Throughout the week about 30 presbyterian pastors spent time learning about all kinds of things, then praying and talking about how we could put those things into practice to improve our lives and ministries. The week culminates in the creation of a plan that involves words like "goals" and "objectives."
Now, I'm not a huge fan of goals and objectives. They seem so black and white, with so much opportunity for failure or disappointment. I really do not like to disappoint people. (This may be what I spend most of my hours in therapy talking about.) Of course, what I really mean is that I don't like to disappoint other people. Disappointing myself still sucks, but falls lower down on the scale of most-hated things, somewhere around "getting shots" and "eating something gross", just above "wearing orange."
|My version of planning is usually something like this....not a chart or, heaven forbid, a spreadsheet. lol.|
You can see where this is going, right?
Because I had been told to create this plan, and I wasn't about to disappoint anyone, myself included, by not doing it, I did.
I will note that we were told repeatedly that we could use whatever language and format was useful to us, because it was MY plan, not the faculty's plan, not the denomination's plan, not my friend's plan, not my church's plan. But it seemed like they'd put an awful lot of time into coming up with this particular format for a plan, so I thought I'd try it. I put my goals and objectives into the chart. I answered all the questions. And then, of course, I broke out the crayons and drew all over it.
I was skeptical about my ability to stick to a plan. But today, at the three-week-check-in with my small group, I found myself saying things like "well, I've done this, and I'm working on that..." and "I feel pretty good about how this is shaping up."
It turns out that Charlie was right. I can in fact work the plan. I have the skills and even the willpower to do it, if I just put it on paper and have some people to check in with about how it's going.
The latter is the hardest part for me. Because I had to tell someone else what I hoped to do, and the people I've told have been really great about checking in to ask if I'm doing it. It's like a weird combination of doing something that's good for me and doing something that won't disappoint other people. Yes, I should have all kinds of internal motivation. But who are we kidding. My motivation is just as mixed as the next person--some from within, some from the Spirit, some from abject fear that people might think I'm a slacker.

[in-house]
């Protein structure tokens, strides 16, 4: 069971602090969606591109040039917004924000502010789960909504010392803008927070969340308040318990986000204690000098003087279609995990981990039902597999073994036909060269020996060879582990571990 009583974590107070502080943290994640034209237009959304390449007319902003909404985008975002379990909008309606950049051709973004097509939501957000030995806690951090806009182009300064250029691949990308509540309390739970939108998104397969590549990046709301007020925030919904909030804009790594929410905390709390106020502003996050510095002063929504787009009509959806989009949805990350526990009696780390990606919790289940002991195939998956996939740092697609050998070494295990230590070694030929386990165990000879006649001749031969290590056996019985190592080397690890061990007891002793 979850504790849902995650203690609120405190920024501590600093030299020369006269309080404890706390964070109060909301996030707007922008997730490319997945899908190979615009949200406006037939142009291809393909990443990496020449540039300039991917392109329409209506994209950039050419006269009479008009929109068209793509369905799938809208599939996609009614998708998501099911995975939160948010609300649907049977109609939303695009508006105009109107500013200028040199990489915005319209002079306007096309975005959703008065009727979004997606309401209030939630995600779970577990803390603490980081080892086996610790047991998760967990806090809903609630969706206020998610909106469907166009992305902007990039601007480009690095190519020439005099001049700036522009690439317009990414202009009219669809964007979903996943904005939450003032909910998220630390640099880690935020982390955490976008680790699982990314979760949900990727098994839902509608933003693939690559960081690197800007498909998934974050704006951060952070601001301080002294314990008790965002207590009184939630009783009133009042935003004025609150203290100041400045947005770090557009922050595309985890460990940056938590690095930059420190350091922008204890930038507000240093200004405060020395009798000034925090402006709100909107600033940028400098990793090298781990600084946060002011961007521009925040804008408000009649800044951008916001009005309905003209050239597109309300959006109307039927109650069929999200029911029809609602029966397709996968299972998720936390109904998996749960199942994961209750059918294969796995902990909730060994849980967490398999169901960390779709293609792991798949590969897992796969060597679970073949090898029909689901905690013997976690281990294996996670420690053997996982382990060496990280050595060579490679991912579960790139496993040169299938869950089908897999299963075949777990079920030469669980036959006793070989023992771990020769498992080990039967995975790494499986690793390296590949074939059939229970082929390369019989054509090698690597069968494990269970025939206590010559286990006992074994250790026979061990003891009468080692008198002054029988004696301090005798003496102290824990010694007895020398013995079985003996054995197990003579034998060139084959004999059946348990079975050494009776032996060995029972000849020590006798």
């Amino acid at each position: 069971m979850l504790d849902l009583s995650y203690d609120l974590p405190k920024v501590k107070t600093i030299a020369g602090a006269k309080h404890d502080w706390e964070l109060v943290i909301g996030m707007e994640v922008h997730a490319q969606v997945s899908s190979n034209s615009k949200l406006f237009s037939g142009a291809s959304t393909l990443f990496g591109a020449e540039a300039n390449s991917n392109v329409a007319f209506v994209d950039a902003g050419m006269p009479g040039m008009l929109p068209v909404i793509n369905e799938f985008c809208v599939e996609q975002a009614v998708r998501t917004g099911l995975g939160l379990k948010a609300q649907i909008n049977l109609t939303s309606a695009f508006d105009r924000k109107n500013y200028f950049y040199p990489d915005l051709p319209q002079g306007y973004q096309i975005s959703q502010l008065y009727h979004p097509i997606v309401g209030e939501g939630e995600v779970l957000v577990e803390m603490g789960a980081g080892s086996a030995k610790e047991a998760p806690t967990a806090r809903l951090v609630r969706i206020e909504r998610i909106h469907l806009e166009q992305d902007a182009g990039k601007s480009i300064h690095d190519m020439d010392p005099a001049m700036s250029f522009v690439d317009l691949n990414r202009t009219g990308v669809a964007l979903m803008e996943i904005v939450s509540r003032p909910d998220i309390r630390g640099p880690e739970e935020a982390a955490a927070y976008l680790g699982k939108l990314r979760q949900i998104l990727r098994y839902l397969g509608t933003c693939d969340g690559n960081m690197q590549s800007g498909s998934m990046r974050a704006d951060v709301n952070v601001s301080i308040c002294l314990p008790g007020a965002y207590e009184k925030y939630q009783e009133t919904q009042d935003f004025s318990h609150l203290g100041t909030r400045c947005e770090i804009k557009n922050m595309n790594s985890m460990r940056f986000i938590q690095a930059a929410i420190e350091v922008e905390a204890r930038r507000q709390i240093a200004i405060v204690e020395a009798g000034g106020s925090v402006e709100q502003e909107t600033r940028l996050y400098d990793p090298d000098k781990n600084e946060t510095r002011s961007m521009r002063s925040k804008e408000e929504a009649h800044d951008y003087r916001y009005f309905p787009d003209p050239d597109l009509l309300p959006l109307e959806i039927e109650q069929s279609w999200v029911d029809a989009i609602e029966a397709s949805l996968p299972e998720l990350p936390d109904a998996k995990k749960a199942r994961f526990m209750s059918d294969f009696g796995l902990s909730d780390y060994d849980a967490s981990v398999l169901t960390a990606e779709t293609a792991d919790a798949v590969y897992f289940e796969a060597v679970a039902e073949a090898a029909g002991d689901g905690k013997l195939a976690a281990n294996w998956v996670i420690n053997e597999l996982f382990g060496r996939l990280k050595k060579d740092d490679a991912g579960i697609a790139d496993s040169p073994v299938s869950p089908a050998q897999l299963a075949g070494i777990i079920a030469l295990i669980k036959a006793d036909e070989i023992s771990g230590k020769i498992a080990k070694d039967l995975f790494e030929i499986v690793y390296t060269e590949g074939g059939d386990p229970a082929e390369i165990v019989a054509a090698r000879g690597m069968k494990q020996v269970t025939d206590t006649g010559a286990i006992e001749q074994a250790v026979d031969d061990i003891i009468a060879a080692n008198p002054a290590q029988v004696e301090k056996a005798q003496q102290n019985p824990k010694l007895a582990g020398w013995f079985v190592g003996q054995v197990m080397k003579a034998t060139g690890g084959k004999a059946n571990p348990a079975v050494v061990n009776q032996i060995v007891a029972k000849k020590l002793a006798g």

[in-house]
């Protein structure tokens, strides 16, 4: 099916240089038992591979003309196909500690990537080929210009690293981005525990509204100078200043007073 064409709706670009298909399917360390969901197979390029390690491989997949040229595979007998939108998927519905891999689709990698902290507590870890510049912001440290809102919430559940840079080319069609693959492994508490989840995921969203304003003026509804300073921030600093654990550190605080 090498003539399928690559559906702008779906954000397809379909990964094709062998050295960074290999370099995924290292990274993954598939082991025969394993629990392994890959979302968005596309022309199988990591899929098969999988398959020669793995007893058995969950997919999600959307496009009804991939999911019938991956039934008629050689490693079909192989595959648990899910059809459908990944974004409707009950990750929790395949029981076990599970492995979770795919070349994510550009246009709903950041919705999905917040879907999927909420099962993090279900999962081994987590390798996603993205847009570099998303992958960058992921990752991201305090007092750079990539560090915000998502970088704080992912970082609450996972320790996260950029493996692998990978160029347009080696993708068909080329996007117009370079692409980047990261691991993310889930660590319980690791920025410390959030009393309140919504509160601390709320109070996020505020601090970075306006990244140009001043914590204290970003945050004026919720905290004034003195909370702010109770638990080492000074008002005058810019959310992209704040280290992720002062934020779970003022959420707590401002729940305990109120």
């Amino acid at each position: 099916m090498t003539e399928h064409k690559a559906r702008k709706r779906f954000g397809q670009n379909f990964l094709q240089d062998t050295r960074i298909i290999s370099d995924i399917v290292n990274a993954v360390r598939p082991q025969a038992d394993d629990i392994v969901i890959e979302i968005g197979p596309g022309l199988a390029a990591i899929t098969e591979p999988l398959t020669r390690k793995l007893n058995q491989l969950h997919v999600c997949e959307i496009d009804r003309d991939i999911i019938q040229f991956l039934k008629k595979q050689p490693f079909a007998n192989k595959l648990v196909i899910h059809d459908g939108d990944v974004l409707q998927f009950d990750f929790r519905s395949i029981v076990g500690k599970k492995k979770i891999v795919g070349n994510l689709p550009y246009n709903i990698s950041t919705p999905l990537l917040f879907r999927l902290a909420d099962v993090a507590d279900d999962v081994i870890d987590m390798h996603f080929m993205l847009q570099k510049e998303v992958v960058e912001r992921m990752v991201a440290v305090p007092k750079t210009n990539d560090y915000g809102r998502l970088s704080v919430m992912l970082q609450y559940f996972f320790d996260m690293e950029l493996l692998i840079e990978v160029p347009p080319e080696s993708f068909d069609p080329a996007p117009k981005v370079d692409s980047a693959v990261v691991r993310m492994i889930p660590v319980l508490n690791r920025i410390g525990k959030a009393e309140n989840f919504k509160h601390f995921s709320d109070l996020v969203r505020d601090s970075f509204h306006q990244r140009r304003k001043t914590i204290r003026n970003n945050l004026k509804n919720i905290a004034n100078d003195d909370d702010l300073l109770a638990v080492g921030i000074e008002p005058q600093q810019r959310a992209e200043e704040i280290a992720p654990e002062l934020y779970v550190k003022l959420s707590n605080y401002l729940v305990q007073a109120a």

I wonder whether this kind of process could work for a whole group of people, too. Like, say, a congregation. Could we spend time learning, then praying and discerning and talking, in order to create a plan that we can work? The idea behind the plan is that it is an expression of what God calls us to...surely that's what we're asking in church too? What is God calling us to? How can we get there? And if there's a plan to which other people are holding us accountable, would we be more likely to persevere even when it's hard going?
It seems many congregation's plan has been: do what we've always done, or do what we used to do, and wait for people to find out how great that is.
This is probably obvious, but: that plan does not work. That is a plan for the church we used to be, not the church we are called to be. If I had created a plan that was all about practicing the clarinet, it would be a plan doomed to fail. Those were wonderful times in my life, but they are not the times I'm in now, nor the times I'm headed toward. A plan for how I could live in a place where leaving the house was difficult due to the harassment level on the streets would also not be a good plan--it's a plan for 2006, not a plan for 2013 and beyond.
I'm sure there are churches that are as wary of the whole goals-objectives-plan thing that I was (and maybe still am). It feels so boxed-in and clinical. But so far I am experiencing "working the plan" as a freeing option--it allows me to think about a variety of things rather than just "what do I do now?" Maybe that would happen on a communal level too?
I recognize, of course, that interruptions to the plan are inevitable. That no matter how carefully we work a plan, things happen. That's why we also need to remember this: